The Ministry of Health (MoH) has warned the public to be alert for waterborne diseases that are common in the rainy season, including typhoid fever and cholera.
In a statement issued last week, the ministry states that the rainy season has almost started; hence, the alert to help prevent the diseases.
MoH spokesperson Joshua Malango in an interview yesterday said most clinical tests can detect the diseases after at least a week.
He said: “The tests are enough for us because they enable us to diagnose those with the disease in time and treat them appropriately. In addition, it enables the detection of carriers to prevent further transmission.”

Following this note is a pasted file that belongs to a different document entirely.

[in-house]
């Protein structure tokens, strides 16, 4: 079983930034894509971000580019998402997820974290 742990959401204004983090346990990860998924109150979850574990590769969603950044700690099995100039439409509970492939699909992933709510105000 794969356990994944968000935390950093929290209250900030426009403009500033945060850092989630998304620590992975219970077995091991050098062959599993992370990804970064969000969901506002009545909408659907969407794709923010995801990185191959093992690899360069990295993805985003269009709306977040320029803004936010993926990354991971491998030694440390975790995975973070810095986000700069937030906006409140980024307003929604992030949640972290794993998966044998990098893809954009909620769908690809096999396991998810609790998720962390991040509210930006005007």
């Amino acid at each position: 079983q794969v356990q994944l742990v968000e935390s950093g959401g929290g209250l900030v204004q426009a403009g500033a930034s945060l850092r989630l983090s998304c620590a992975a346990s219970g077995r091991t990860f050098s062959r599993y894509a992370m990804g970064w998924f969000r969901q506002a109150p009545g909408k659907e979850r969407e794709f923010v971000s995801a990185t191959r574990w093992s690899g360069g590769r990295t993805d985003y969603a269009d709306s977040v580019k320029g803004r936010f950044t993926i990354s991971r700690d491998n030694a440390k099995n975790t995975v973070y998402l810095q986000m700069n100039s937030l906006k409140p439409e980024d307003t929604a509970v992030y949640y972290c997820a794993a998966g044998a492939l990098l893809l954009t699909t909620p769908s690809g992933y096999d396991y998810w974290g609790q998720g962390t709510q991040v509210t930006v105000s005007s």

Malango said the ministry has put in place various measures to prevent the spread of the diseases.
“We are distributing chlorine in targeted communities that have poor access to potable water. The exercise is usually for the period those communities are deemed at high risk of cholera,” he said.
Typhoid fever is a bacterial disease caused by Salmonella typhi and transmitted through the ingestion of food or water contaminated by the faeces or urine of infected people.
On the hand, cholera is a diarrhoea infection of food or water contaminated with the bacterium called “vibrio cholerae”.
MoH says as of April 7 this year, the country recorded 880 cases of cholera with 28 deaths since the onset of the outbreak last December.
Typhoid fever affects an estimated 20.6 million people globally each year, causing an estimated 223 000 deaths.